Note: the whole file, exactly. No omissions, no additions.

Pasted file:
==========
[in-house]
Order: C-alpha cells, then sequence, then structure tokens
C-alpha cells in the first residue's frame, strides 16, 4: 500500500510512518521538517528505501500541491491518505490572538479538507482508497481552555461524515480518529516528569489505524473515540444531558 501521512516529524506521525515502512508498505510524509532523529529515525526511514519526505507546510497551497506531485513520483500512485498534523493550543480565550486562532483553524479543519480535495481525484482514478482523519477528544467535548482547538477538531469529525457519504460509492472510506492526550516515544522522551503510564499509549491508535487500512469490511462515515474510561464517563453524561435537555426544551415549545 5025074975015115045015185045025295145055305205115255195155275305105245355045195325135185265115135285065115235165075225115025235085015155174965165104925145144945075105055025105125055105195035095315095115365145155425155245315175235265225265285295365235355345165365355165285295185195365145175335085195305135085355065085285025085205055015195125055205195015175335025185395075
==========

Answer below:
[in-house]
Order: C-alpha cells, then sequence, then structure tokens
C-alpha cells in the first residue's frame, strides 16, 4: 500500500510512518521538517528505501500541491491518505490572538479538507482508497481552555461524515480518529516528569489505524473515540444531558 501521512516529524506521525515502512508498505510524509532523529529515525526511514519526505507546510497551497506531485513520483500512485498534523493550543480565550486562532483553524479543519480535495481525484482514478482523519477528544467535548482547538477538531469529525457519504460509492472510506492526550516515544522522551503510564499509549491508535487500512469490511462515515474510561464517563453524561435537555426544551415549545 5025074975015115045015185045025295145055305205115255195155275305105245355045195325135185265115135285065115235165075225115025235085015155174965165104925145144945075105055025105125055105195035095315095115365145155425155245315175235265225265285295365235355345165365355165285295185195365145175335085195305135085355065085285025085205055015195125055205195015175335025185395075